Originating in 15th century Scotland, golf has become an established spectator sport throughout Europe, the United States, and beyond. However, without knowledge of the game’s scoring systems and the player’s goals, it can quickly become a dull experience.
If you’re about to watch your first golf match and want to fully enjoy the game by, read on for our complete spectator’s guide!
1. Start Formats
Golf tournaments usually start as one of three different formats depending on the number of players. These include:
These are for large groups of 60 or more players. Each group starts at a different hole for each round with the goal of starting and stopping the tournament at the same time.
Groups of about 36 or less start at only one hole with equal intervals of approximately 10 minutes. This is better for smaller events as you’ll need to wait for each person to start.
Groups will begin at two different holes simultaneously. This is great for mid-sized groups of about 40 to 56 players.
2. General Scoring
Generally, you want to complete the game with as few strokes as possible.
Each hole has a par, or the minimum strokes you can take before it counts against you. Scoring is different depending on the number of strokes you take compared to par:
- Condor/Triple-Eagle: Four strokes under par
- Albatross/Double-Eagle: Three strokes under par
- Eagle: Two strokes under par
- Birdie: One stroke under par
- Par: Strokes equal to par
- Bogey: One stroke over par
- Double-Bogey: Two strokes over par
- Triple-Bogey: Three strokes over par
3. Scoring Methods
The way a golf game is scored greatly affects the difficulty of the game. Depending on the skill level of players, a different scoring method will be needed.
The player that uses the least amount of strokes is the winner. This is the most common way to score.
Each hole is scored individually. The player with the least amount of strokes for that hole wins, and the player that wins the most holes wins the entire game.
Players receive points for each hole based on the number of strokes they’ve taken to complete the hole based on the par. If they take more than two strokes over par, the points stop and they simply receive a score of zero. Of course, at the end of a match the player with the most points wins.
4. What to Wear
Now that you know how golf tournaments are typically scored and their formats, we’ll go into more practical tips so you’re at your most comfortable at the match.
Focus on wearing lightweight material that flows so you’re still cool throughout the tournament. Wear comfortable shoes and sandals that you’d use to walk around in, or opt for golf attire so you can show that you’re a true fan.
Lastly, make sure you take sunglasses, a hat, and load up on plenty of sunscreen. Skin damage from the sun is no joke. Tournaments typically take four days to finish and you can expect to stay the whole day before it concludes.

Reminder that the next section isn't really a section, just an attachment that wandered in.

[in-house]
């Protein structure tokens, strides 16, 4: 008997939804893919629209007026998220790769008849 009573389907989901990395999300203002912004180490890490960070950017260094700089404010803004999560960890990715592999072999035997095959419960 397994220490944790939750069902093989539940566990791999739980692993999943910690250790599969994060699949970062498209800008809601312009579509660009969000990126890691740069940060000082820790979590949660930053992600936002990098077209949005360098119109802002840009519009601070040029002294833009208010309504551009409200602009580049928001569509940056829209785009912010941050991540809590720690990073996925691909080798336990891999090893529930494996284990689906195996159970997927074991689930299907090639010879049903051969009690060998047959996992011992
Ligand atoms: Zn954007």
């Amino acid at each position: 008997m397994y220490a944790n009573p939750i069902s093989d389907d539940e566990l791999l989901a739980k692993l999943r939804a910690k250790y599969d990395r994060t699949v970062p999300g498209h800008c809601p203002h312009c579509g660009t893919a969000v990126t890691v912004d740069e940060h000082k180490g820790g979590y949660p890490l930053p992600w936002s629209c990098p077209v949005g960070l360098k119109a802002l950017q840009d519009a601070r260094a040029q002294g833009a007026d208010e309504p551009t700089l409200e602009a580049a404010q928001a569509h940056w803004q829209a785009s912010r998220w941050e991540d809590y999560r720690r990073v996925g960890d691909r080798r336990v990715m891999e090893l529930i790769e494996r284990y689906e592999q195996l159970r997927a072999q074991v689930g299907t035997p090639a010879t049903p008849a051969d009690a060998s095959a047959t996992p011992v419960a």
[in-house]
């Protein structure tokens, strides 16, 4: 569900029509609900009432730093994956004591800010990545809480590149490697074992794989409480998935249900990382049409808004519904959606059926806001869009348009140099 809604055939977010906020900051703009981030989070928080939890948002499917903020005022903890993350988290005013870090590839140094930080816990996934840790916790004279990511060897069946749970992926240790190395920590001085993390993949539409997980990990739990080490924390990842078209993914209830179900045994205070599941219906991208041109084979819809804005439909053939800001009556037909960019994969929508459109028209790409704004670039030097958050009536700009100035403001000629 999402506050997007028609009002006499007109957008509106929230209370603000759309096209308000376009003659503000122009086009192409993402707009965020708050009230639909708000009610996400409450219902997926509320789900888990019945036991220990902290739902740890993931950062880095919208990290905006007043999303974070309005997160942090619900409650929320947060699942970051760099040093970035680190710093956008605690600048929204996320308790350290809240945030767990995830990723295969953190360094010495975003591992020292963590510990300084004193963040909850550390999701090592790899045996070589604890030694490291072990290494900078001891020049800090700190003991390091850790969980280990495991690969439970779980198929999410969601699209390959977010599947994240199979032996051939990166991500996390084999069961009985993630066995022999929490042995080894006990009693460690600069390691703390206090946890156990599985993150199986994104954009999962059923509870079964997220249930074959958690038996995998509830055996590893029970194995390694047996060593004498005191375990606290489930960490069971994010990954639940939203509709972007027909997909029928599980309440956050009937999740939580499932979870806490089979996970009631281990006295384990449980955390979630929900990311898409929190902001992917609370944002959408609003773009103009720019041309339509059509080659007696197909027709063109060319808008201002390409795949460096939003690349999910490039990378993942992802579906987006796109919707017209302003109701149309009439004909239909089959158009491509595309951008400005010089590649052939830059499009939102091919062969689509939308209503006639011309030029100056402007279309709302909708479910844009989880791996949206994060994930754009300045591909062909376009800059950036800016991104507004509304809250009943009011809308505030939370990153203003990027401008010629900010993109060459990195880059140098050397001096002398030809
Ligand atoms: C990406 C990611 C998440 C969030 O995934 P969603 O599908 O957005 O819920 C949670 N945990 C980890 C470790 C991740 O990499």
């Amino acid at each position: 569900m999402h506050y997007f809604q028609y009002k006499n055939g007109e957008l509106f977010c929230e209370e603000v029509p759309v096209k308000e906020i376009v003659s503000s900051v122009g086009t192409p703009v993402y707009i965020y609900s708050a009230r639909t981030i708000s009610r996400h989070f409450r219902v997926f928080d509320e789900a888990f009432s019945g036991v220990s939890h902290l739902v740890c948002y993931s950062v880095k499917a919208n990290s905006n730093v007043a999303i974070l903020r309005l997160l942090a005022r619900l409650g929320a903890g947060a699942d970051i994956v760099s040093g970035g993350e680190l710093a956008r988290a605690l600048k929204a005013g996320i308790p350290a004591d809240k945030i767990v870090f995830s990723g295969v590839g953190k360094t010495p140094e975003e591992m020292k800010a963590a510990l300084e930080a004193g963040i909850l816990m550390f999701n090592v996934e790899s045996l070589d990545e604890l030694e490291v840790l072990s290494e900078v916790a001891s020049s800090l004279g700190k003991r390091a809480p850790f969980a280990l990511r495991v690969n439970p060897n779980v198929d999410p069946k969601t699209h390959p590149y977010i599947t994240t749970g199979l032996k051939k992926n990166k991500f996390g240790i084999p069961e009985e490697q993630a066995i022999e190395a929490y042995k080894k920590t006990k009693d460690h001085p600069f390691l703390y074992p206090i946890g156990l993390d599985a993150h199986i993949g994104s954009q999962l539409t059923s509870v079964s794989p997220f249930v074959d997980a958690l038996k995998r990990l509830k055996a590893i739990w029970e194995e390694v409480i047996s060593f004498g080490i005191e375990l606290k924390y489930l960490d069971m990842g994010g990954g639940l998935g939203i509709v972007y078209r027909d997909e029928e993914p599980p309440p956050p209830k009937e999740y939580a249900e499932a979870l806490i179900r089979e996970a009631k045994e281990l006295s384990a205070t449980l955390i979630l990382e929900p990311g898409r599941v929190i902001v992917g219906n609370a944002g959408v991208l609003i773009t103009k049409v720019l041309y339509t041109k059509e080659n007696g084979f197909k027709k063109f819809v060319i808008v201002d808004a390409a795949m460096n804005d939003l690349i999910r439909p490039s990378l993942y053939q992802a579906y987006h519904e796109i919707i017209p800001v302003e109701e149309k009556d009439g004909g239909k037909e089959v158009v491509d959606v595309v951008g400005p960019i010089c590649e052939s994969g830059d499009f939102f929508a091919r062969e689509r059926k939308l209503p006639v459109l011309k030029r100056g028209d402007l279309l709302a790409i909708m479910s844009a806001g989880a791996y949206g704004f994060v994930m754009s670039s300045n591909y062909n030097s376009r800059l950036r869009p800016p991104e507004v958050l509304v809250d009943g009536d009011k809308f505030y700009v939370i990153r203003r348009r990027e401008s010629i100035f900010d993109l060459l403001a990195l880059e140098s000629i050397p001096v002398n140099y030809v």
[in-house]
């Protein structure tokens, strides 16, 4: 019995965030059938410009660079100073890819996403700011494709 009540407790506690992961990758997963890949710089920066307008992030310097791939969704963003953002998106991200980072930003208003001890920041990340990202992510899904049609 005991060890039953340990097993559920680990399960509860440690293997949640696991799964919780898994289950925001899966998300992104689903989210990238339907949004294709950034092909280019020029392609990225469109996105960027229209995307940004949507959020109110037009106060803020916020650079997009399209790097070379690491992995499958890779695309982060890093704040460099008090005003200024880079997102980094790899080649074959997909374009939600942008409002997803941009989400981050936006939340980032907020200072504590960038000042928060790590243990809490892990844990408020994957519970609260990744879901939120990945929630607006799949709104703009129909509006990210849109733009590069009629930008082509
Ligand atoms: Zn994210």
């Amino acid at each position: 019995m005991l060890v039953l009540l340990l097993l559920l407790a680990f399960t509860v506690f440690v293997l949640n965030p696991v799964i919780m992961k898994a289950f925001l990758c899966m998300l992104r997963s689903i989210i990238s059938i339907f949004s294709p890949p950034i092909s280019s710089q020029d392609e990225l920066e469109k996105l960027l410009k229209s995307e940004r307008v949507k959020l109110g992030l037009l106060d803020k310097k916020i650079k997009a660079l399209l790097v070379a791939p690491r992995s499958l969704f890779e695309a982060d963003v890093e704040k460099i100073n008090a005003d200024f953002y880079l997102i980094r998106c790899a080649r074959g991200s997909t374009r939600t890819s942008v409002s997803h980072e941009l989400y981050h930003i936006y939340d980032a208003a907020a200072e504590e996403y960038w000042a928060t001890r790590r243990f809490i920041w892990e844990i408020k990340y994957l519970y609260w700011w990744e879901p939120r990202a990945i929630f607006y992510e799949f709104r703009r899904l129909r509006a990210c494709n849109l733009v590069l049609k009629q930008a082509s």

5. How to Watch a Golf Match
Inside the entrance of the match grounds, you’ll find boxes holding the pairings guide and the players’ tee times for the round. These guides typically include a map of the course that also directs you to bathrooms, food and beverages, and more. Grab this map–especially if you haven’t been to the location before!
Since the grounds are so large, you’ll have to choose a method of watching the players. Either you can pick out your favorite hole and watch all of the players come through, or you can choose your favorite group and travel with them. This way, you’ll be getting in some exercise as well and getting a better view of the course.
Consider what your priority is for that day and commit. You’ll also want to be aware of some of the basic golf rules.
6. Take a Break
Don’t feel like you have to sit in one spot the entire match–part of the fun of going to any sporting event is enjoying the food and drink and browsing the souvenirs. Thankfully, many tournaments offer a fan zone that provides a variety of food selections and food trucks.
There also might be games to play, local sponsors to check out, and mementos to take home with you–whether that be a hat, t-shirt, keychain, sticker, or more.
7. Don’t Forget Autographs
If you have a favorite player at the tournament, remember that there may be an opportunity for you to grab an autograph. Tournaments often set up autograph zones near the course’s clubhouse for just this purpose. It’s not recommended to try and approach players when they’re about to play or when they’re already on the course–their mind is typically focused on the game.
Watching Your First Golf Match: Enjoy Your Day
Now that you know all about golf scoring methods and how to navigate a tournament–whether you’re sitting at one hole or following your favorite players–you’re ready for the big day. Best of all, a golf match is far more enjoyable in person than on the television. You can see how your favorite players prepare for each swing and the amount of practice, precision, and dedication it takes to golf under par.
Ready to view your first match or play your own game? Check out our beautiful golf courses today!